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Palmer will repeal carbon tax but rejects other parts of Abbott’s package

Former US Vice President Al Gore and PUP leader Clive Palmer announcing Palmer’s stance on the carbon tax. AAP/Alan Porritt

In a spectacular joint appearance with former Vice President Al Gore, Clive Palmer has announced PUP will vote to repeal the carbon tax but seek to set up a shell emissions trading scheme that could be activated in the future.

The PUP senators, who take their places from July 1, will also vote against the abolition of the Clean Energy Finance Corporation and the Climate Change Authority, and prevent any change to the renewable energy target before the next election.

The Palmer Party’s decision means that Tony Abbott will be able to fulfil his promise of scrapping the carbon tax but can only get part of the measures in his broad repeal package.

PUP will demand that the repeal legislation contain a provision to ensure that all energy producers have to pass on to consumers the savings from the end of the tax. The government maintains that the Australian Competition and Consumer Commission will make sure that savings are passed on and no additional measure is needed in the legislation.

Palmer staged his press conference in Parliament House’s Great Hall. He and Gore gave addresses and then immediately left without taking questions. Palmer said he would meet the media again later in the evening, after dinner.

Gore, an international campaigner on climate issues, said that while he would be disappointed if the immediate price on carbon was removed, “I am extremely hopeful that Australia will continue to play a global leadership role on this most pressing issue”.

Palmer’s plan would seek to insert an amendment into the Climate Change Authority legislation for the establishment of an emissions trading scheme that would only become effective once Australia’s main trading partners also took action to establish such a scheme.

“This is designed to establish and encourage a fair global scheme quickly,” he said.

So the measure could not be defined as a financial one, the scheme would have a carbon price zero rated, he said.

“The government and the parliament of the day have the ability to set the financial parameters of the scheme based on the action of our leading trading partners such as China, the United States, the European Union, Japan and Korea. We need to ensure the jobs and enterprises of all Australians will not be disadvantaged. Australia will respond in like terms.”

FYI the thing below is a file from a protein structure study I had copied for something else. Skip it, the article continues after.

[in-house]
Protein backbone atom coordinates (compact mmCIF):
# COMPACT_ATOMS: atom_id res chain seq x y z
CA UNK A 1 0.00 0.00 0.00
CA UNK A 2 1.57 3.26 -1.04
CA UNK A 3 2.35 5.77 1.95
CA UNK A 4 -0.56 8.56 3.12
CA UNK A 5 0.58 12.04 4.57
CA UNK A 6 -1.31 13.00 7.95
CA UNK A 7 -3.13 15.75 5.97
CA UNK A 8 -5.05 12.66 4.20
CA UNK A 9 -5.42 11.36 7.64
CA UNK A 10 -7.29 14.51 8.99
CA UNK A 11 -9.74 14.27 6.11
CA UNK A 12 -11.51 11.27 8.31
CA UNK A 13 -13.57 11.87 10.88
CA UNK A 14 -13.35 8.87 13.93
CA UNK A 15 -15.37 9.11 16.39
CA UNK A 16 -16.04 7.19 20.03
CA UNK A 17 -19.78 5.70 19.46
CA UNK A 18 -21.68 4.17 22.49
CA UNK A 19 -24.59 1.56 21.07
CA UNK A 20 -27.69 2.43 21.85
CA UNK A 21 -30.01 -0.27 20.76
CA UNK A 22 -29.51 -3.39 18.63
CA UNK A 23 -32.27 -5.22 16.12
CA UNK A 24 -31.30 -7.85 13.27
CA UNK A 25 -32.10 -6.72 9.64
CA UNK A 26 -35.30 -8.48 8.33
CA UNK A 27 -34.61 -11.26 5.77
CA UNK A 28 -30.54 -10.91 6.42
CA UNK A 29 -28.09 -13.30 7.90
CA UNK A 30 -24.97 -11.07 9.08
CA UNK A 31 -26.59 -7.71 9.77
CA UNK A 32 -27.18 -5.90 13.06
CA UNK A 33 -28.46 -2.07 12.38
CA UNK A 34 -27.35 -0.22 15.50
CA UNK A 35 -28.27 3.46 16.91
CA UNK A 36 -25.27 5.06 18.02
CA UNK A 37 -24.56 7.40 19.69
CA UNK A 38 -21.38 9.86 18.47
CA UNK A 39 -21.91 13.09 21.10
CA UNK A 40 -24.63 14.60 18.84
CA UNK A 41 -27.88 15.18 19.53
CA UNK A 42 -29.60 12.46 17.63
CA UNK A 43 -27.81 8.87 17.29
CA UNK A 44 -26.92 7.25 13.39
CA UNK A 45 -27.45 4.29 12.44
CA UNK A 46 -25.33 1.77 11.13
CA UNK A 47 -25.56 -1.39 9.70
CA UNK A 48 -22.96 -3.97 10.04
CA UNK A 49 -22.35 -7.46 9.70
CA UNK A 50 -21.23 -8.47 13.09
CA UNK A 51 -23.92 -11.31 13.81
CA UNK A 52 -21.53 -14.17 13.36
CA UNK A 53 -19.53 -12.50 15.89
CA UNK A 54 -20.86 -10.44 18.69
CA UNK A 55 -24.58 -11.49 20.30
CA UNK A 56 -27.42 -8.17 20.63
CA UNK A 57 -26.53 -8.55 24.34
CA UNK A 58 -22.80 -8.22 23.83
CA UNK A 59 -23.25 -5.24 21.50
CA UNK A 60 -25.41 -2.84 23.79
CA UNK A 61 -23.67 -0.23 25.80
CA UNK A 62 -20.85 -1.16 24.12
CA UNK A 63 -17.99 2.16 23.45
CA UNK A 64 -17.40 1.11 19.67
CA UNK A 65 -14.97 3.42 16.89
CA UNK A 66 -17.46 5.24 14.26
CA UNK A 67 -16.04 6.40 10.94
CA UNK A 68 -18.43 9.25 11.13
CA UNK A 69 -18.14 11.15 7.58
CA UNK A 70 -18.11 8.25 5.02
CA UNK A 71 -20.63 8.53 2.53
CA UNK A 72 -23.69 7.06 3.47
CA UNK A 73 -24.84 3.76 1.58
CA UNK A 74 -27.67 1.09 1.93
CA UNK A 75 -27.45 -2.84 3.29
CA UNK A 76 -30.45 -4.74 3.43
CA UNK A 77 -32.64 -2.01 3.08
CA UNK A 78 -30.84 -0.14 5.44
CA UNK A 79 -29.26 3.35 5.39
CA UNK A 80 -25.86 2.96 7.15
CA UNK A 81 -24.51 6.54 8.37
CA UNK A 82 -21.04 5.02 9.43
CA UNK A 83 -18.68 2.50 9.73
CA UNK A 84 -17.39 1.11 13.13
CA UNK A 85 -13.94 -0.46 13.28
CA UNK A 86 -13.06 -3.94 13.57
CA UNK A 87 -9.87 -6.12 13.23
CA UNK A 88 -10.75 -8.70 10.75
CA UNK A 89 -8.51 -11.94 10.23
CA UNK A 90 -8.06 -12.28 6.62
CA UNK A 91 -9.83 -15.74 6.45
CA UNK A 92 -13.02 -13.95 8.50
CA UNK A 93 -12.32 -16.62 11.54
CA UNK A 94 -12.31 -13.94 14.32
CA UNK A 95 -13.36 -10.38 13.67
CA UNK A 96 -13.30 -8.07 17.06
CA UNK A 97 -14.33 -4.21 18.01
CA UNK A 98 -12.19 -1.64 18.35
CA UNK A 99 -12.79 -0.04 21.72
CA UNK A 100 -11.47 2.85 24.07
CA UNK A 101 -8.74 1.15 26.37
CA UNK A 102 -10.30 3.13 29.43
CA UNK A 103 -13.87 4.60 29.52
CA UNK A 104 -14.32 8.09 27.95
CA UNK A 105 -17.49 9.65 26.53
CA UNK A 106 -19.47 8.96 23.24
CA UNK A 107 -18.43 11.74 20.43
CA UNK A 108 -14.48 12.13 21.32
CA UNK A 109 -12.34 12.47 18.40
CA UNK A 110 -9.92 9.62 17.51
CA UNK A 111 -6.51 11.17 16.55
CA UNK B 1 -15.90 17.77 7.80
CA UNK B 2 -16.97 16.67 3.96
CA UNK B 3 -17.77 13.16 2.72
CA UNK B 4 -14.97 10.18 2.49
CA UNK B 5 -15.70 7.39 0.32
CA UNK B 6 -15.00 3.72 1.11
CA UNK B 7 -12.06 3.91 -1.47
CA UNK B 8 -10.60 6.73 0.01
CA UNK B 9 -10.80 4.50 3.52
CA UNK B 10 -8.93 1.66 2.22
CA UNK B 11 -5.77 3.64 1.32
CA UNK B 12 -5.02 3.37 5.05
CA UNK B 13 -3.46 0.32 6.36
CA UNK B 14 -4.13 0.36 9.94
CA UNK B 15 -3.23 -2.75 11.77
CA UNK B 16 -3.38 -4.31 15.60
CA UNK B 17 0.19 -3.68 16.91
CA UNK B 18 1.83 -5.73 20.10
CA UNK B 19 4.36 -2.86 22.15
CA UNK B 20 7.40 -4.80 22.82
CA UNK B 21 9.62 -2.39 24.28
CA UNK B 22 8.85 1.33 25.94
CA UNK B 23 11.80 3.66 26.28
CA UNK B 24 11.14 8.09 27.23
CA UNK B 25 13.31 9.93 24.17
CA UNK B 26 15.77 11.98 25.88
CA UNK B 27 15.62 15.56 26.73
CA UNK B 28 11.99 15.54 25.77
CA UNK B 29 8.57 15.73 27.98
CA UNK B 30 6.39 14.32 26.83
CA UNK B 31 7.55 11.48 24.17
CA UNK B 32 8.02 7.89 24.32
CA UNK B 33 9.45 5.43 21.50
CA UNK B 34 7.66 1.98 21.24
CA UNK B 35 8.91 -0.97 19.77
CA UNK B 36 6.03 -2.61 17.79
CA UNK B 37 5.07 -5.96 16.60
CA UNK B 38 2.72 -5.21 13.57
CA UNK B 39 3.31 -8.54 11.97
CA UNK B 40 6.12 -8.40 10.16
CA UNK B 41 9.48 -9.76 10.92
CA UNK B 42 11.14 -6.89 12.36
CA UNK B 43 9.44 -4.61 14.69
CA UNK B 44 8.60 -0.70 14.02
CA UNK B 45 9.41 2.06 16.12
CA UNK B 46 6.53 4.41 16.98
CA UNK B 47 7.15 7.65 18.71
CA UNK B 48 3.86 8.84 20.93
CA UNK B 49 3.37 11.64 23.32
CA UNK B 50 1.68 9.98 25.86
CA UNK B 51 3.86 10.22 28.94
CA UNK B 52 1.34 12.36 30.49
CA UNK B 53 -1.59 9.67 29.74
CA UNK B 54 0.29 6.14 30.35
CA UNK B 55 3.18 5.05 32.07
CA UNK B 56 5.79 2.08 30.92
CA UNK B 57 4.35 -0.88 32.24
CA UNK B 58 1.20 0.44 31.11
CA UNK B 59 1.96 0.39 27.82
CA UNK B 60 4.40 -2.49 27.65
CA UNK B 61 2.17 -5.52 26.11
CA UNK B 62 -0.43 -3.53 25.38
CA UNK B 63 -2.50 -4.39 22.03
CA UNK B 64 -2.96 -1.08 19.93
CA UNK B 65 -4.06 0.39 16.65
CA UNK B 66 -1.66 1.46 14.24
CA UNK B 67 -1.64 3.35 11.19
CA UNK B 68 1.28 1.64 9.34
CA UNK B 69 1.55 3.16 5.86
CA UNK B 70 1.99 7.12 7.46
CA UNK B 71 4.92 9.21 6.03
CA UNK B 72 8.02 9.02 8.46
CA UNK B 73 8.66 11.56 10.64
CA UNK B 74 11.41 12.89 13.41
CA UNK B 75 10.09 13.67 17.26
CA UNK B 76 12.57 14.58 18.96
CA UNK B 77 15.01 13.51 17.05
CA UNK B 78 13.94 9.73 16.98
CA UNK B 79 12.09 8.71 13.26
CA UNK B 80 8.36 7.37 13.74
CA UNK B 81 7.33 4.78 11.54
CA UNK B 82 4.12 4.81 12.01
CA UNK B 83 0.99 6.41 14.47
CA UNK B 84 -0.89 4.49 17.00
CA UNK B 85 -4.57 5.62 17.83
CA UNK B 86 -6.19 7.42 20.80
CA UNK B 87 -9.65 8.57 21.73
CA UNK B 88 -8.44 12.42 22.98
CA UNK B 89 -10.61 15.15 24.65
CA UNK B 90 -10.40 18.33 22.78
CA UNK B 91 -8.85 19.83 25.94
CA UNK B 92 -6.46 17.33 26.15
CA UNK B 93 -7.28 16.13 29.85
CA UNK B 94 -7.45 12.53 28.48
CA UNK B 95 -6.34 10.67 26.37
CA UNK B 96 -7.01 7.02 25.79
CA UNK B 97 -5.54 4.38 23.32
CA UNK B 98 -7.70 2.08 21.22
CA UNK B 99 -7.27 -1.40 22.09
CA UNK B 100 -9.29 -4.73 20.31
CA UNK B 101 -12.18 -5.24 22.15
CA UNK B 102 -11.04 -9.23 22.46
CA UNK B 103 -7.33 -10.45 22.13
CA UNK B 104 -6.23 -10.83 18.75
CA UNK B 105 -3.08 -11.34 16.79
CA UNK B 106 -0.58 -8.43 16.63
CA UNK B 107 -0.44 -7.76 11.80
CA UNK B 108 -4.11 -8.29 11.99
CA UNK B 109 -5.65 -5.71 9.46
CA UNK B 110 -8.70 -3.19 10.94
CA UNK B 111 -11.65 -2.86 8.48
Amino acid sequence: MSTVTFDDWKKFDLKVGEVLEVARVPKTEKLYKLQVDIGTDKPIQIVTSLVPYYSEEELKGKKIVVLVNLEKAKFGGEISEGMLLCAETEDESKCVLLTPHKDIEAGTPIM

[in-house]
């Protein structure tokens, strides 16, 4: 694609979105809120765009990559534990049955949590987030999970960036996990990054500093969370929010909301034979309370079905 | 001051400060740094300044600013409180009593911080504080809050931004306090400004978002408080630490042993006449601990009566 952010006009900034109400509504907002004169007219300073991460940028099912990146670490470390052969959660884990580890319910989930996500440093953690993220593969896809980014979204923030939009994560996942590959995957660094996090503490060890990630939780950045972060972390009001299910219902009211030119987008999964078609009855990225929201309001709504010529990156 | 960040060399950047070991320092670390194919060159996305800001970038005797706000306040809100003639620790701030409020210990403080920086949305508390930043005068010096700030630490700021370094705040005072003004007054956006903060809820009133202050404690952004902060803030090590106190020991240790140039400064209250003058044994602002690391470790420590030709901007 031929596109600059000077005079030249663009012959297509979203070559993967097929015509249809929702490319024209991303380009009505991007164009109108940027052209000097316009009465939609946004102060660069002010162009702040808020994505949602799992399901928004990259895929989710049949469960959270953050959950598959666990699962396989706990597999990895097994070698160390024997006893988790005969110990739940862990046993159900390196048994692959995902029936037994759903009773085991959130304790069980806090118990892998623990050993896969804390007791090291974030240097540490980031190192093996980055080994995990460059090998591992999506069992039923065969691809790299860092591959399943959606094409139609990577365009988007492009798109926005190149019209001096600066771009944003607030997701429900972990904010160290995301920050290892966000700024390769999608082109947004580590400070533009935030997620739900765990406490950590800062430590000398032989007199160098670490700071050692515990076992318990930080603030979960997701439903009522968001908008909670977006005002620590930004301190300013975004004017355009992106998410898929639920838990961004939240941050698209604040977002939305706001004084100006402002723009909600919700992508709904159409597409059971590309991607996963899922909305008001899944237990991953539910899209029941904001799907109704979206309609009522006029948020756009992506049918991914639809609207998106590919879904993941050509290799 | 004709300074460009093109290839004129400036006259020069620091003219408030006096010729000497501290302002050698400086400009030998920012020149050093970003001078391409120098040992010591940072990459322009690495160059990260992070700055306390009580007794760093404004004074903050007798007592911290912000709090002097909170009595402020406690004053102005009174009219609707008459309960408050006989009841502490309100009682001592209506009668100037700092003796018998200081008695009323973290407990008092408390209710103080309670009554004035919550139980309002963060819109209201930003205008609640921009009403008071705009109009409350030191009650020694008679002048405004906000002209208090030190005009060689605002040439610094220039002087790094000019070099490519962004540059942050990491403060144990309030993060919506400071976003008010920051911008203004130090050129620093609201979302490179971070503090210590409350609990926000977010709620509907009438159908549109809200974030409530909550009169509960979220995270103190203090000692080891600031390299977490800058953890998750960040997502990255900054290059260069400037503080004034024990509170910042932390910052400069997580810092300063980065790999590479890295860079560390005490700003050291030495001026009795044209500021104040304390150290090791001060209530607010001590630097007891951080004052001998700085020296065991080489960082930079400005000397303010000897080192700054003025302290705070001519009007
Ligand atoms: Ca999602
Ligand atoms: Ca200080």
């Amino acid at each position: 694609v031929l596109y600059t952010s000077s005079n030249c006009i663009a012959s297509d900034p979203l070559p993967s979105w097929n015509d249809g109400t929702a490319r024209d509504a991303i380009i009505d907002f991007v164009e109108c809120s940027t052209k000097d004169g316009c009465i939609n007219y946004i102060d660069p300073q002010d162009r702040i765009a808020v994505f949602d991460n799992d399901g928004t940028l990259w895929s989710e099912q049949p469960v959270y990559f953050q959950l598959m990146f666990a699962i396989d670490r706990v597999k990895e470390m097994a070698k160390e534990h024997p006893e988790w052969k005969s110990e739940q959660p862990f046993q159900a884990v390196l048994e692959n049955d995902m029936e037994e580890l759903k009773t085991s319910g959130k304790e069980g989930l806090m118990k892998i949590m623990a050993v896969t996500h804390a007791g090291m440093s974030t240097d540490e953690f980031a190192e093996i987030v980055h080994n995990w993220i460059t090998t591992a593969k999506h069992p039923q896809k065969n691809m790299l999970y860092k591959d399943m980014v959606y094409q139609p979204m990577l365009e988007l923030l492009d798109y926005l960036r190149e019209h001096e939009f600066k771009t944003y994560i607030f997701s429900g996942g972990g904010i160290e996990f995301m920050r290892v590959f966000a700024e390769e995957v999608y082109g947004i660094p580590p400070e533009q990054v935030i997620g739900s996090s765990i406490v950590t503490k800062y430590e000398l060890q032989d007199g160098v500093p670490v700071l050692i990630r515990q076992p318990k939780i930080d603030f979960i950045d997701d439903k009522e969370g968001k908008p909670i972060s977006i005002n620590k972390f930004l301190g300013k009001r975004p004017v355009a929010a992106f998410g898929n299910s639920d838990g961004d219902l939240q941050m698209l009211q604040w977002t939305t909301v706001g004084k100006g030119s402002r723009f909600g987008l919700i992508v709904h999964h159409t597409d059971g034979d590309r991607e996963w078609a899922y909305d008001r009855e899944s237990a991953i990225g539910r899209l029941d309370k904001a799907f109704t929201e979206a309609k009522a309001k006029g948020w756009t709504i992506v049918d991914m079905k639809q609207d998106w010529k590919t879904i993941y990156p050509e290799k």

Gore said this was an “extraordinary moment in which Australia, the US and the rest of the world is finally beginning to confront the climate crisis in a meaningful way”. He pointed to recent actions by US President Barack Obama; cap and trade systems in two provinces and five cities in China with an indication these pilots would serve as the basis for a future national system; and positive developments in India.

“All of these developments add up to the world moving to solve the climate crisis and that is why it is so significant that Clive Palmer has announced that his party will support the continuation of the renewable energy target and the continuation of the Clean Energy Finance Corporation and the continuation of the Climate Change Authority, and that he has announced as well that he and his party will fight to implement an ETS under the conditions he has described.”

Palmer said that while in opposition the Abbott-led Coalition had promised before the election that Australia would retain its renewable energy target. “Now he seeks to break this promise. We will therefore not support any change to the RET before 2016.”

Palmer said that he had talks with Gore, “a great leader” who had “certainly convinced me of the need for the whole world to work together”.

“The world is constantly changing and our ability to adapt to change and keep an open mind on issues that effect all of us is what really matter.” Palmer said Obama “has recently shown great leadership on the issue.”

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